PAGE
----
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Karl Lagerfeld GPS

During the recent round of international shows, the German-born designer generated headlines galore.

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Karl Lagerfeld

Karl Lagerfeld

Photo By Tina Zelmmer

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France is famous for its 35-hour workweek. For Karl Lagerfeld, that’s how long he sleeps over five days—but the rest of the time he’s in overdrive, churning out a dazzling array of fashion collections, photos, movies, books and other side projects.


During the recent round of international shows, the German-born designer generated headlines galore. He opened a new store in Paris for his signature brand, showed collections for Fendi and Chanel, and attended a premiere of a documentary about his sketching habit. In fact, he unveiled drawings for jelly-shoe giant Melissa and German newspaper Frankfurter Allgemeine Zeitung while Milan was still in full swing.


Beyond the public appearances and dozens of interviews was a press-kit shoot for Chanel, six days before the show; a jaunt to Saint Moritz for an exhibition of his latest photographs, dubbed “Fire Etchings”; and preparations for the Bal de la Rose, a charity function in Monte Carlo later in the month for which he designed the invitation, plus costumes for performer Rita Ora.


“I always have in my mind that there are more hours in the day than 24. But in the end I find out there are only 24 hours,” the designer muses in his mile-a-minute parlance.


While he claims to be no expert at time management, Lagerfeld manages his own agenda according to a few ground rules.


“I never take appointments in the morning. I work at home. I sketch and prepare, and the afternoon and evening is for fittings and photography,” he explains. “Most of the time I have lunch at home because I’m not very social.”


In fact, Lagerfeld claims to follow no rigid agenda, only “vaguely knowing” what’s on his daunting to-do list. “I’m organized and at the same time, I try to not define every minute. I hate the idea that I can’t have my own time at my disposal,” he says.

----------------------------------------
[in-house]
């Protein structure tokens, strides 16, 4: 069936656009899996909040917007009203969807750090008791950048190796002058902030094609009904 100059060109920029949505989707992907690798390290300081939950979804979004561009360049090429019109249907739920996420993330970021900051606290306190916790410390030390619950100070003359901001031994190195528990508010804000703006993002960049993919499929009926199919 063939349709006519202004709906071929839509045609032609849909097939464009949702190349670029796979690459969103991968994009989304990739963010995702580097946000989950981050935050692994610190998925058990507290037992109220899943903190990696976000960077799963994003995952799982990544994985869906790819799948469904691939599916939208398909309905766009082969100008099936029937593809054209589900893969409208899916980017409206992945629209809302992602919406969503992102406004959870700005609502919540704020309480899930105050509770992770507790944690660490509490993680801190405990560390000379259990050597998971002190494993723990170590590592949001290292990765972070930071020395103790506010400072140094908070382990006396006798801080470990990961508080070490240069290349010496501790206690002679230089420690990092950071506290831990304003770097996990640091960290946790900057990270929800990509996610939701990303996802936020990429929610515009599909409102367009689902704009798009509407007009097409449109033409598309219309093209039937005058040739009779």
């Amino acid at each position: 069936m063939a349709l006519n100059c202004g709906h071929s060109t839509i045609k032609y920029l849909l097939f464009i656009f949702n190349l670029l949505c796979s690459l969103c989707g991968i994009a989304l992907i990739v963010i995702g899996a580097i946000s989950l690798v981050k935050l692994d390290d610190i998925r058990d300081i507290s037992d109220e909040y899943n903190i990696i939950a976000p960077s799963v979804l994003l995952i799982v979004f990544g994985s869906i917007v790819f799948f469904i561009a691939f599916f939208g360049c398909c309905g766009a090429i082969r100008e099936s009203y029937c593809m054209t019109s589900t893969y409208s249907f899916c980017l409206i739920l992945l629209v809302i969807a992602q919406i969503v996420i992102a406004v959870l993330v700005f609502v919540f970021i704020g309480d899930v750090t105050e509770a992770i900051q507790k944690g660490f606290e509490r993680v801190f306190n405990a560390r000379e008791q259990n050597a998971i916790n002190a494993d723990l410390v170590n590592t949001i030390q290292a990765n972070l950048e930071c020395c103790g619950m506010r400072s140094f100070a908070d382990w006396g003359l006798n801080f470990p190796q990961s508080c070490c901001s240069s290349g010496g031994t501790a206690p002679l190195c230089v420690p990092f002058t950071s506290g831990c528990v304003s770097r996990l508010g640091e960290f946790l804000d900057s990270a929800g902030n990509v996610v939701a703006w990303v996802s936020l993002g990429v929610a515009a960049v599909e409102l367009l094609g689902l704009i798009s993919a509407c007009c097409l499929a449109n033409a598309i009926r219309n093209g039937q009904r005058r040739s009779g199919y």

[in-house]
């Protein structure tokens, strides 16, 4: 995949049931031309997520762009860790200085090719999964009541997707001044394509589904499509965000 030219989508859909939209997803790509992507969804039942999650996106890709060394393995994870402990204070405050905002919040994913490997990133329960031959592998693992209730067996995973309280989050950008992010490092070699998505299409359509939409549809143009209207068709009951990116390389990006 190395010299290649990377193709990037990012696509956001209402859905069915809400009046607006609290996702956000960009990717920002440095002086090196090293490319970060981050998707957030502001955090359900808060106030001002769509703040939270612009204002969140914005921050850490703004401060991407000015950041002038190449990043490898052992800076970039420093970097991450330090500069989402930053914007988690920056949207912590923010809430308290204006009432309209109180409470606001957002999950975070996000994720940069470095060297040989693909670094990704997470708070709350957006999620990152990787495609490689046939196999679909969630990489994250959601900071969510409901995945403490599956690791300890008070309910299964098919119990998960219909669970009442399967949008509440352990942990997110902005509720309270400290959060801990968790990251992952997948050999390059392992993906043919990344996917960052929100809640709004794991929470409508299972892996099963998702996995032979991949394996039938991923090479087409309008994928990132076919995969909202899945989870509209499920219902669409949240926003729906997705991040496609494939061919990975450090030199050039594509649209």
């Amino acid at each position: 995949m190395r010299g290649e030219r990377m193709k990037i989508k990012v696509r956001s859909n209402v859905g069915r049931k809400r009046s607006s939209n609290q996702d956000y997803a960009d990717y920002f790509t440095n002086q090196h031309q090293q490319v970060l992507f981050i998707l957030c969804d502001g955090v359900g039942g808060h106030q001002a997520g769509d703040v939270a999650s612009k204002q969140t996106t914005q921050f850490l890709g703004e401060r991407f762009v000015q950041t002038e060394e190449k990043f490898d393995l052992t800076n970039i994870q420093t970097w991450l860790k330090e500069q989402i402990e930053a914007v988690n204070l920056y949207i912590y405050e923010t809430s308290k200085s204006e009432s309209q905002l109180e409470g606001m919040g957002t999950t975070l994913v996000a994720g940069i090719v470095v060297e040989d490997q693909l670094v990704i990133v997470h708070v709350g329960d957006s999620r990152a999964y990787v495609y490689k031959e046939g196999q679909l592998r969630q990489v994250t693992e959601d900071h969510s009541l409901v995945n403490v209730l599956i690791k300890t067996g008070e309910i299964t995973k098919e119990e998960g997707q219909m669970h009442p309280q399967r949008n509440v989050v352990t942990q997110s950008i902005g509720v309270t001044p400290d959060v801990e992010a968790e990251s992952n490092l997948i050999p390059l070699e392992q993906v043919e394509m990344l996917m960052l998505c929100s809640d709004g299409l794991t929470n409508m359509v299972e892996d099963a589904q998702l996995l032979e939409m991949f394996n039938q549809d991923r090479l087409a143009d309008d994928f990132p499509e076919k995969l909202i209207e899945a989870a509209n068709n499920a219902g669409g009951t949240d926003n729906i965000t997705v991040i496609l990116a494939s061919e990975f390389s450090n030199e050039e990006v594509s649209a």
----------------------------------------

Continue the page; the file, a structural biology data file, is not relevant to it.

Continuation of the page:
Caroline Lebar, Lagerfeld’s longtime communications director, notes the designer is loathe to book anything too far in advance, preferring a maximum horizon of a week to 10 days for fittings and interviews, and up to a couple of months for photographic work. “He makes his own priorities, and he gives everything the time that it takes,” Lebar says.


Lagerfeld confesses that he’s always late because he doesn’t wish to shortchange colleagues and gives his full attention—and then some—to interviews, fittings, photo sessions and the like. “Time is passing too quickly,” he laments.


Asked if he had any tips for people striving to use their time more productively, he replies: “The best advice is to be very organized in your mind. Keep it like an impeccable cupboard in your head.”


As for his nuclear-powered work ethic, “I live with the idea that I still can do better. That’s what pushes me to go ahead,” he says. “For me, everything I did is vaguely OK. I just have to kick my ass to do better.


“I just have to sleep seven hours. If I don’t sleep enough, I’m ready for the garbage can.”


Luckily, he says, he sleeps well. And he has a trusty alarm clock in the form of his blue-eyed cat Choupette, who often nuzzles his face in the morning. Still, he wishes, “I hope one day we’ll have 48-hour days.”